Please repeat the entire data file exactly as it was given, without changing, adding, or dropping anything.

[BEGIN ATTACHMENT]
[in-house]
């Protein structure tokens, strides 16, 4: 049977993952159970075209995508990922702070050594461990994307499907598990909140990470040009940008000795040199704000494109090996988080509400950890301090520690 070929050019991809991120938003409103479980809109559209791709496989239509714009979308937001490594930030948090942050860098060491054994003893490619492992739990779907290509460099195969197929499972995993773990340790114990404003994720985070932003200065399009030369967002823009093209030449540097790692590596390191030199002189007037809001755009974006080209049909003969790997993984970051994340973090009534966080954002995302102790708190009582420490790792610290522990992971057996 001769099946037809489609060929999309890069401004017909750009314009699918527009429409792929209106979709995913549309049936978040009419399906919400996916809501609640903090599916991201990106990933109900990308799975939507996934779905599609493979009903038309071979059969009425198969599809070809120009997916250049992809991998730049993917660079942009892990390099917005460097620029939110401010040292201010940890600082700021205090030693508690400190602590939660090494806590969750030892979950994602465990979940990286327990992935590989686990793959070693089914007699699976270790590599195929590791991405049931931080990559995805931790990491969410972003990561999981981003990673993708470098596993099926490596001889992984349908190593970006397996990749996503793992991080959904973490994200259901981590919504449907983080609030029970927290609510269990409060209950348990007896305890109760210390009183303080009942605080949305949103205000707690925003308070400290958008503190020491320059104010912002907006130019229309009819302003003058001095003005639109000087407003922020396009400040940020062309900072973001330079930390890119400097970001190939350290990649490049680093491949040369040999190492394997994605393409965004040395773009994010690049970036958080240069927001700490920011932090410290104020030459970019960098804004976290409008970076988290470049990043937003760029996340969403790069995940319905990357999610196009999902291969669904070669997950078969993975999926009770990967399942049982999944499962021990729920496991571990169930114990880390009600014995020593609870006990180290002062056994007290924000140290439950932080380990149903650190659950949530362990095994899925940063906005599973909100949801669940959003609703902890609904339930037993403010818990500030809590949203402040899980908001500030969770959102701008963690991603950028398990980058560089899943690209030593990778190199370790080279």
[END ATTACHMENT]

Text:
[in-house]
């Protein structure tokens, strides 16, 4: 049977993952159970075209995508990922702070050594461990994307499907598990909140990470040009940008000795040199704000494109090996988080509400950890301090520690 070929050019991809991120938003409103479980809109559209791709496989239509714009979308937001490594930030948090942050860098060491054994003893490619492992739990779907290509460099195969197929499972995993773990340790114990404003994720985070932003200065399009030369967002823009093209030449540097790692590596390191030199002189007037809001755009974006080209049909003969790997993984970051994340973090009534966080954002995302102790708190009582420490790792610290522990992971057996 001769099946037809489609060929999309890069401004017909750009314009699918527009429409792929209106979709995913549309049936978040009419399906919400996916809501609640903090599916991201990106990933109900990308799975939507996934779905599609493979009903038309071979059969009425198969599809070809120009997916250049992809991998730049993917660079942009892990390099917005460097620029939110401010040292201010940890600082700021205090030693508690400190602590939660090494806590969750030892979950994602465990979940990286327990992935590989686990793959070693089914007699699976270790590599195929590791991405049931931080990559995805931790990491969410972003990561999981981003990673993708470098596993099926490596001889992984349908190593970006397996990749996503793992991080959904973490994200259901981590919504449907983080609030029970927290609510269990409060209950348990007896305890109760210390009183303080009942605080949305949103205000707690925003308070400290958008503190020491320059104010912002907006130019229309009819302003003058001095003005639109000087407003922020396009400040940020062309900072973001330079930390890119400097970001190939350290990649490049680093491949040369040999190492394997994605393409965004040395773009994010690049970036958080240069927001700490920011932090410290104020030459970019960098804004976290409008970076988290470049990043937003760029996340969403790069995940319905990357999610196009999902291969669904070669997950078969993975999926009770990967399942049982999944499962021990729920496991571990169930114990880390009600014995020593609870006990180290002062056994007290924000140290439950932080380990149903650190659950949530362990095994899925940063906005599973909100949801669940959003609703902890609904339930037993403010818990500030809590949203402040899980908001500030969770959102701008963690991603950028398990980058560089899943690209030593990778190199370790080279």